Girls go for science

Monday 11 Oct 21
|
by Nasrin Billie

Contact

Andreas Ussingø
AKM
+45 45 25 78 07

Girls' Day in Science

  • Girls’ Day in Science is an annual event arranged in collaboration with Naturvidenskabernes Hus.
  • Last year the event was canceled due to the Corona-crisis.
  • Read more here 

Girls’ Day in Science introduces high school girls to technological subjects in a practical way with the aim of getting more of them to choose a technical education.

More than two hundred high school girls took part in Girls' Day in Science at DTU on October 6th, which featured a banging and smoking entertainment as well as interaction with female role models and workshops covering everything from space research, green energy and chemistry to the importance of social sustainability in the development of new technology.  

All to arouse the young women's interest in STEM educations (Science, Technology, Engineering and Mathematics) and to expose them to the exciting possibilities that a future within technology and science holds. 

 

Today's program starts with DTU Science Show, where two female students perform scientific experiments, which includes homemade rocket engines and smelly gas balloons. This is followed by a roundtable conversation in which four DTU students share their own experiences and prejudices that they had before starting their studies.

After the introduction, the participants are divided into different DTU institutes, where they spend four hours diving into the world of technology with a focus on people, sustainability and innovation. 

 

Inspirational role models
During the round table conversation, the moderator Jonas Rygaard asks the participating high school girls to guess the percentage of women among DTU-students. The majority of the girls come up with the right answer: One in three students are women.

Research indicates that the reason for girls' non-participation is partly due to the lack of female role models and partly because of prejudices about STEM education being exclusively male subjects with a student life characterized by LAN parties. These prejudices are put to shame by Freja, Linda, Mia and Malte, the four DTU-student in the round table conversation.

Freja, who has a Bachelor's degree in Life Science and Technology and is working on understanding the future of virus outbreaks, tells about her mother-in-law, who studied engineering at DTU. This fact alone was enough for her to choose to study a technical education, because she was able to mirror herself in her mother-in-law. Today, Freja is the co-founder of the association Feministisk Forum, which works to strengthen gender equality among students.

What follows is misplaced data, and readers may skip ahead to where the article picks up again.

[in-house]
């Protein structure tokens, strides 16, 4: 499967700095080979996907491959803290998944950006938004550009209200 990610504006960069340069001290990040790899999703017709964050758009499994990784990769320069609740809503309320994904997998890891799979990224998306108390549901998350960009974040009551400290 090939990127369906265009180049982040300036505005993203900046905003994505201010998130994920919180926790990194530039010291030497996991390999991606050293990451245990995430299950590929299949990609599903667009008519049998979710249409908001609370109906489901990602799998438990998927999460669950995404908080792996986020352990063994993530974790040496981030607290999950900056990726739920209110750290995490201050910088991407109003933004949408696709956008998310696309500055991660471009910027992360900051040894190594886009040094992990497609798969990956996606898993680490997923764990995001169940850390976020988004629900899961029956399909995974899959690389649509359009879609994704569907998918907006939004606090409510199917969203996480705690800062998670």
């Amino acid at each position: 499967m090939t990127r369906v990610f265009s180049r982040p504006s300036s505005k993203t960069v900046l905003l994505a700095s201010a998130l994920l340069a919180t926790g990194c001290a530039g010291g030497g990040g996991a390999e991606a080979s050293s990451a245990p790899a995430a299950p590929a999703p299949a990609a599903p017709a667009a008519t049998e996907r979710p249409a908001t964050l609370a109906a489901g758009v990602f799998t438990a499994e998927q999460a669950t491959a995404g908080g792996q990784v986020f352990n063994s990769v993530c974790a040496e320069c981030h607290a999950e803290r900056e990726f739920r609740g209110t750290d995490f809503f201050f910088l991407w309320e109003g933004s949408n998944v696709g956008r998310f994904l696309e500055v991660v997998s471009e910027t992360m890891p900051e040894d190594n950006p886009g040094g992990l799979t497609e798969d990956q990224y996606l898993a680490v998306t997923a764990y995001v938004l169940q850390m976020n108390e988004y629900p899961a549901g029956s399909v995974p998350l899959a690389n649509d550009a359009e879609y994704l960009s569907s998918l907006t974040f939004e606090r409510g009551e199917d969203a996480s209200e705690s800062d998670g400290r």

Neha, who studies Electrical Engineering, says that DTU has several communities, that function as spaces where female students can meet, support each other and have fun together.  

"I have a passion for robots and it is an interest, that I diligently cultivate today. But I wish I had been introduced to it at a young age. Just imagine what it could have amounted to by now," Neha says and laughs. 

 

Neha runs an Instagram profile called Nordic Women in STEM that addresses girls aged 13 to 19 and teaches them about coding in a fun and practical way.

 

Ready for a future as an engineer

At the workshop, Technology for All People, held at DTU Skylab, DTU’s Center for Innovation, we meet Amanda and Mie, who are both seniors at HTX in Hillerød. They stress that they are very clear about their future choice of education.

 

“I would like to apply for a bachelor of engineering, because I am practical girl. I like to use my hands, and I have heard that DTU’s campus in Ballerup would be better suited for me,” says Mie.

 

Asked about whether the girls would describe themselves as geeks, the answer comes promptly.

 

“Yes, we are geeks. When you study math and physics in a purely boys' class like we do, then you are a geek. But being a geek is not bad. It just means that you have a great interest in school, doing homework and attending classes. We think it is exciting to learn new subjects," Amanda states.
 
She's not yet sure which bachelor's degree is best suited, but she has no doubt she will pursue engineering in the future.

 
Innovation that makes a difference
Technology for All People is the only workshop where DTU students are invited as well as high school girls to solve a specific challenge posed by the company Pressalit, which produces flexible bathroom solutions. The approximately 70 participants are tasked with developing a product that can help female wheelchair users to pee anytime, anywhere.

Helga Mark, who is born with a disability that makes her unable to use her feet and thereby dependent of a wheelchair, helps the groups find solutions that allow disabled women to urinate, when they are on the go. 

“It is so inspiring to listen to the young people's many ideas. They are so invested in solving the task, and I really hope that they will continue working on it, because there is a great need for great minds who can devise new products and solutions that can help make life easier for those of us, who are challenged on a daily basis,” says Helga Mark.

 

Anne-Mette Thygesen works as an industrial designer at Pressalit. She regards the girls' gender as a strength in today's challenge.

 

“Men typically put their efforts into men’s issues. They typically have the technical know-how, but men need women to spar with in the development of new solutions, because women can contribute with a different technological perspective," says Anne-Mette Thygesen. She hopes to continue working with students, who are interested in further developing their ideas in collaboration with Pressalit. 

News and filters

Get updated on news that match your filter.